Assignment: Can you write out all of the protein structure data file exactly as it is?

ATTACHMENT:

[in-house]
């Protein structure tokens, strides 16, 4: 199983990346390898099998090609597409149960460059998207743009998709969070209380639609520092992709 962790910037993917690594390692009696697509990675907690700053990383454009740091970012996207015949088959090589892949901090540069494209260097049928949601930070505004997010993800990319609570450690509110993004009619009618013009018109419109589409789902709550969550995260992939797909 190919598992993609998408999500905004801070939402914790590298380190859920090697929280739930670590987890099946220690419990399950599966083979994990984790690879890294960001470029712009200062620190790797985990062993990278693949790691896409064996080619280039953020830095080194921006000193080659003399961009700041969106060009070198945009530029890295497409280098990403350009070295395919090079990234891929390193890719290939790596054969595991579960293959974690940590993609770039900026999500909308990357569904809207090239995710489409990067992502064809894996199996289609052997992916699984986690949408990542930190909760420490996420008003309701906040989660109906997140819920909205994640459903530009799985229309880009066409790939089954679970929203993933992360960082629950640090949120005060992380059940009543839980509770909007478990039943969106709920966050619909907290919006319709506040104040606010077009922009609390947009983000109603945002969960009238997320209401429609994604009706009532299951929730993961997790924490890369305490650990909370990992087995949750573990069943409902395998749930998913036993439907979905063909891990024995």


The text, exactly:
[in-house]
């Protein structure tokens, strides 16, 4: 199983990346390898099998090609597409149960460059998207743009998709969070209380639609520092992709 962790910037993917690594390692009696697509990675907690700053990383454009740091970012996207015949088959090589892949901090540069494209260097049928949601930070505004997010993800990319609570450690509110993004009619009618013009018109419109589409789902709550969550995260992939797909 190919598992993609998408999500905004801070939402914790590298380190859920090697929280739930670590987890099946220690419990399950599966083979994990984790690879890294960001470029712009200062620190790797985990062993990278693949790691896409064996080619280039953020830095080194921006000193080659003399961009700041969106060009070198945009530029890295497409280098990403350009070295395919090079990234891929390193890719290939790596054969595991579960293959974690940590993609770039900026999500909308990357569904809207090239995710489409990067992502064809894996199996289609052997992916699984986690949408990542930190909760420490996420008003309701906040989660109906997140819920909205994640459903530009799985229309880009066409790939089954679970929203993933992360960082629950640090949120005060992380059940009543839980509770909007478990039943969106709920966050619909907290919006319709506040104040606010077009922009609390947009983000109603945002969960009238997320209401429609994604009706009532299951929730993961997790924490890369305490650990909370990992087995949750573990069943409902395998749930998913036993439907979905063909891990024995």